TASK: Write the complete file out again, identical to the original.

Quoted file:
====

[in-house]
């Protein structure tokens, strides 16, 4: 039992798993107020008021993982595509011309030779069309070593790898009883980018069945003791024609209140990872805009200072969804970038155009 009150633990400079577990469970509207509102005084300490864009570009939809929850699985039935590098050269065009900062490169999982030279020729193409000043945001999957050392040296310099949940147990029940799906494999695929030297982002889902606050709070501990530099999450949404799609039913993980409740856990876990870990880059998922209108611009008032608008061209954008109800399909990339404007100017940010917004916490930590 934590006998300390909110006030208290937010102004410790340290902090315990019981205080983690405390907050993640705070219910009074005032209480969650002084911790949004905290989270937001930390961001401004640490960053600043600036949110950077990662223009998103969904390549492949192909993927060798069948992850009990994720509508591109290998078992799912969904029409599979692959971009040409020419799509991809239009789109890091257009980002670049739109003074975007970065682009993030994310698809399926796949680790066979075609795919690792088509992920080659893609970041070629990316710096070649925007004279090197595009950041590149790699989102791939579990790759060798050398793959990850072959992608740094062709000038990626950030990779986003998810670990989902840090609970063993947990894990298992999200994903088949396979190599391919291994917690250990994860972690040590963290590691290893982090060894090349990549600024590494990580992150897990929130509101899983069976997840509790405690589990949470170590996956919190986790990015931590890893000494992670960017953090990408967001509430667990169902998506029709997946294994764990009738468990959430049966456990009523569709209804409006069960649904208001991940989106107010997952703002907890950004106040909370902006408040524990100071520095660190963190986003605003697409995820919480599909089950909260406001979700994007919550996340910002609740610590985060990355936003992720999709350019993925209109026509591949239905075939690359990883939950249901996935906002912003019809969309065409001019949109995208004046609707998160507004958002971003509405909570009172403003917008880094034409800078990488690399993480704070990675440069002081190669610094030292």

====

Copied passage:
[in-house]
């Protein structure tokens, strides 16, 4: 039992798993107020008021993982595509011309030779069309070593790898009883980018069945003791024609209140990872805009200072969804970038155009 009150633990400079577990469970509207509102005084300490864009570009939809929850699985039935590098050269065009900062490169999982030279020729193409000043945001999957050392040296310099949940147990029940799906494999695929030297982002889902606050709070501990530099999450949404799609039913993980409740856990876990870990880059998922209108611009008032608008061209954008109800399909990339404007100017940010917004916490930590 934590006998300390909110006030208290937010102004410790340290902090315990019981205080983690405390907050993640705070219910009074005032209480969650002084911790949004905290989270937001930390961001401004640490960053600043600036949110950077990662223009998103969904390549492949192909993927060798069948992850009990994720509508591109290998078992799912969904029409599979692959971009040409020419799509991809239009789109890091257009980002670049739109003074975007970065682009993030994310698809399926796949680790066979075609795919690792088509992920080659893609970041070629990316710096070649925007004279090197595009950041590149790699989102791939579990790759060798050398793959990850072959992608740094062709000038990626950030990779986003998810670990989902840090609970063993947990894990298992999200994903088949396979190599391919291994917690250990994860972690040590963290590691290893982090060894090349990549600024590494990580992150897990929130509101899983069976997840509790405690589990949470170590996956919190986790990015931590890893000494992670960017953090990408967001509430667990169902998506029709997946294994764990009738468990959430049966456990009523569709209804409006069960649904208001991940989106107010997952703002907890950004106040909370902006408040524990100071520095660190963190986003605003697409995820919480599909089950909260406001979700994007919550996340910002609740610590985060990355936003992720999709350019993925209109026509591949239905075939690359990883939950249901996935906002912003019809969309065409001019949109995208004046609707998160507004958002971003509405909570009172403003917008880094034409800078990488690399993480704070990675440069002081190669610094030292």